You can file a petition for legal decision-making and parenting time (custody) either in the civil court or, if you are going through a divorce, in the superior court where the divorce case is being heard. Most often, legal decision-making and parenting time (custody) decisions are made by a judge when the parents are seeking a legal separation or divorce, or when the parent(s) are asking the court to change a legal decision-making and parenting time (custody) decision that was made in an earlier separation or divorce case. Legal decision-making and parenting time decisions may also be ordered when one parent files a paternity or maternity petition.1
1 A.R.S. § 25-402(B); see also Arizona Supreme Court, Planning for Parenting Time: Arizona’s Guide for Parents Living Apart (2009)
How much does it cost? Do I need a lawyer?
The cost can be affected by the court in which you file for legal decision-making and parenting time. You can file for legal decision-making and parenting time without a lawyer but it is highly recommended that you get a lawyer to make sure that your rights are protected. If you cannot afford a lawyer, you may be able to find sources of free or low-cost legal help on our AZ Finding a Lawyer page.
If you plan to file for legal decision-making and parenting time on your own, (called “pro se”), you may want to visit our AZ Download Court Forms page. Even if you plan on representing yourself, you should consider having a lawyer review your papers before you file them.
If you are going to be in court without a lawyer, our Preparing for Court – By Yourself section may be useful to you.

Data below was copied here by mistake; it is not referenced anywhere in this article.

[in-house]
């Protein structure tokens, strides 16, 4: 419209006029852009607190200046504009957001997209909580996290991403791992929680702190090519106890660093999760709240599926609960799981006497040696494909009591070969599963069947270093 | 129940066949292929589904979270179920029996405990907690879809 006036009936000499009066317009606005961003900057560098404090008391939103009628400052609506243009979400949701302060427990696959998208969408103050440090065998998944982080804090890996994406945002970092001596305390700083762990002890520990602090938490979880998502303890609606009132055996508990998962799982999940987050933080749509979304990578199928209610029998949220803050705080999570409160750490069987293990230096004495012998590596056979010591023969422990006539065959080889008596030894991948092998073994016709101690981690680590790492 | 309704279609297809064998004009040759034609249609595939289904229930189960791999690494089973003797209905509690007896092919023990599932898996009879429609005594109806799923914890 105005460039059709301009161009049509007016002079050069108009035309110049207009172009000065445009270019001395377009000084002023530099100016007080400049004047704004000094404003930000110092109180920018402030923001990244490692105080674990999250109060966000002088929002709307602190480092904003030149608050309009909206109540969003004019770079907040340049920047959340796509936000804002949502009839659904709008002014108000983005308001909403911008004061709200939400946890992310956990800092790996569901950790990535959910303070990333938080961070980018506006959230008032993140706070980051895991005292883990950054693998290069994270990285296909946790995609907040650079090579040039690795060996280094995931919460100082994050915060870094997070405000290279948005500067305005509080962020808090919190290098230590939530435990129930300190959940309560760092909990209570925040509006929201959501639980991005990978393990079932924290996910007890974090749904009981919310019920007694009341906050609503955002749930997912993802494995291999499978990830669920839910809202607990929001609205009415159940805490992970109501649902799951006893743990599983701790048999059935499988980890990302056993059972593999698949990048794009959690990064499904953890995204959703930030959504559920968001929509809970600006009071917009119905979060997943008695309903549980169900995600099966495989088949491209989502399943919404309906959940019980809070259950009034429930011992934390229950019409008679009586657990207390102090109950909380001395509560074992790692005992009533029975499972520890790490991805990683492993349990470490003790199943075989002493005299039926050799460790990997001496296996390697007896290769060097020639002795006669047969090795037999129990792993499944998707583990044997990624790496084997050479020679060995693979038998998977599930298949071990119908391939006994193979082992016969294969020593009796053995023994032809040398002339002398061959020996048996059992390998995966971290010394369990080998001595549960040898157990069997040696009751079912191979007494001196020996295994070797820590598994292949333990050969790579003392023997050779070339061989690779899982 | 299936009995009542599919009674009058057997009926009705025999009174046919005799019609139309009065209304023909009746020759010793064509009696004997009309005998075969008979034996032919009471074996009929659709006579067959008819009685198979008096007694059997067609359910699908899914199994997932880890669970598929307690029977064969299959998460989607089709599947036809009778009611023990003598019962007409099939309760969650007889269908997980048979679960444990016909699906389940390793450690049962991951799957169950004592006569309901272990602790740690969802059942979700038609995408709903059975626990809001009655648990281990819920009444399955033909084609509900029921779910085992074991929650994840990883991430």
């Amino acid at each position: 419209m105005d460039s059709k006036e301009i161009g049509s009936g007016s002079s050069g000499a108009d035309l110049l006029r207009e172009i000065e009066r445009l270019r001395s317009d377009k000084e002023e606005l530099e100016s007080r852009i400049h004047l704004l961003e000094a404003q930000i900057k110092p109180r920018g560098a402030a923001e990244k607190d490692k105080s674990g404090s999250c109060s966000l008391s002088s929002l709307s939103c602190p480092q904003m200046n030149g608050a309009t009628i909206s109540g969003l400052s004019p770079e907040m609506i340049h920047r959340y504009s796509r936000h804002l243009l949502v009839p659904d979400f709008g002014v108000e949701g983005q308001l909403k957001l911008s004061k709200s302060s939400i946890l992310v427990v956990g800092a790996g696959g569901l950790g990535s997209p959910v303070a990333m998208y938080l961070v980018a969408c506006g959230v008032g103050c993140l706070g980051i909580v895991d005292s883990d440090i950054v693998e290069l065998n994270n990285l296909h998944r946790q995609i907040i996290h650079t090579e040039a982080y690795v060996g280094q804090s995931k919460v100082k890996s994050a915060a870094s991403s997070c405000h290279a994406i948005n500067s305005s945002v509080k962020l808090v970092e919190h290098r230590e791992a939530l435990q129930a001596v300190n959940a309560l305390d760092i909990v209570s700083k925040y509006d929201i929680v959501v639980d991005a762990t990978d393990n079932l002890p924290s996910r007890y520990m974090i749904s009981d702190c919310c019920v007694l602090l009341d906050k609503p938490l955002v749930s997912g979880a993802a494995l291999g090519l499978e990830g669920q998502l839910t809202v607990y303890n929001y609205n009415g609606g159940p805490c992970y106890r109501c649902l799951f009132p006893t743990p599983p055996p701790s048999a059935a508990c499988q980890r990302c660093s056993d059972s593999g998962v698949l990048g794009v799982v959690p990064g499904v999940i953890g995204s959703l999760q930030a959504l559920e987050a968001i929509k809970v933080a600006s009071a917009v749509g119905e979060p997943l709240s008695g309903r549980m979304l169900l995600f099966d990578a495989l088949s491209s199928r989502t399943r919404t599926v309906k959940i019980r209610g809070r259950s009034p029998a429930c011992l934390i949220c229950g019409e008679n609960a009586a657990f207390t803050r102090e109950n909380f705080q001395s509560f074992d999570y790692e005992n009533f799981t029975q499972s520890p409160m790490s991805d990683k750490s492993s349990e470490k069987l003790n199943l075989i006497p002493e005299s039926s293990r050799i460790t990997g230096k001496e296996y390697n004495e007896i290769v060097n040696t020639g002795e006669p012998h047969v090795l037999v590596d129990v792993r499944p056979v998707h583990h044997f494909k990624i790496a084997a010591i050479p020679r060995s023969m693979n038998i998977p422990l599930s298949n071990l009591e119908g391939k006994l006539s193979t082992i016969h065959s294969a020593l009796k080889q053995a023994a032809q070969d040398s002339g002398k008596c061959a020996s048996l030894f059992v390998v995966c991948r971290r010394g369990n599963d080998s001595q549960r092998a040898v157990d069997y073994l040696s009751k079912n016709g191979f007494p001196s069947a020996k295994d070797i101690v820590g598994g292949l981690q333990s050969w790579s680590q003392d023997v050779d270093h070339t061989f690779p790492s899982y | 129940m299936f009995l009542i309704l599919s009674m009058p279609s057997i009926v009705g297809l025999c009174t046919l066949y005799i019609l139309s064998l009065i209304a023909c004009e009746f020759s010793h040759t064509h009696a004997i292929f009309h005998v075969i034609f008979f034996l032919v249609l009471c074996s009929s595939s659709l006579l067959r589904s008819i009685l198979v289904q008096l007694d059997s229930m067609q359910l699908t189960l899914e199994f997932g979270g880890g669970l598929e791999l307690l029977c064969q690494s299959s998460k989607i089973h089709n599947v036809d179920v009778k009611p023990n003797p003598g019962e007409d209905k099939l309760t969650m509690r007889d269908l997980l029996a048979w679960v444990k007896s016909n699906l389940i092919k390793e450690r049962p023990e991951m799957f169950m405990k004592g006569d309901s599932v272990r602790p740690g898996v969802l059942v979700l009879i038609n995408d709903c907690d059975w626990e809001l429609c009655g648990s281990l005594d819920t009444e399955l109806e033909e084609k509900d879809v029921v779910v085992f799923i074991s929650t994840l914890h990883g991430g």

Can I get help with my attorney's fees?
Possibly. In a case for sole legal decision-making or joint legal decision-making, either parent may ask the court to order the other parent to pay his/her attorney fees, court costs and expert witness fees if s/he is unable to do so and the other parent has significantly more money than s/he does.1 Also, if the court feels that a parent is trying to modify (change) an order for the purpose of harassing the other parent, the judge can make the parent filing the petition pay the court fees and costs.2
1 A.R.S. § 25-403.08
2 A.R.S. § 25-411(M)
Can I get financial support for my children?
As part of the legal decision-making and parenting time hearing, the judge will usually determine how much money the other parent will pay to support your child. You may also get temporary child support as a part of a temporary order. A court’s decision for joint legal decision-making does not lessen the responsibility of either parent to provide for the support of the child.1 The judge almost always uses guidelines that are set in a child support obligation worksheet to determine how much support you will receive. The judge may consider:
- gross income of parents;
- the number of children;
- extra education expenses; and
- medical/dental/vision insurance costs.
If you would like to see all of the factors that go into determining support, you can visit the AZ State Child Support website.
The guidelines the judge uses involve a very complex formula, but basically the judge looks at both parents’ incomes, your child’s needs and how much time your child spends with each parent.2 To get a basic idea of how much support you may receive, you can use the following online child support calculator. Remember this is a rough estimate and that only the judge can determine how much support you will actually receive.
1 A.R.S. § 25-403.09
2 A.R.S. § 25-320(D)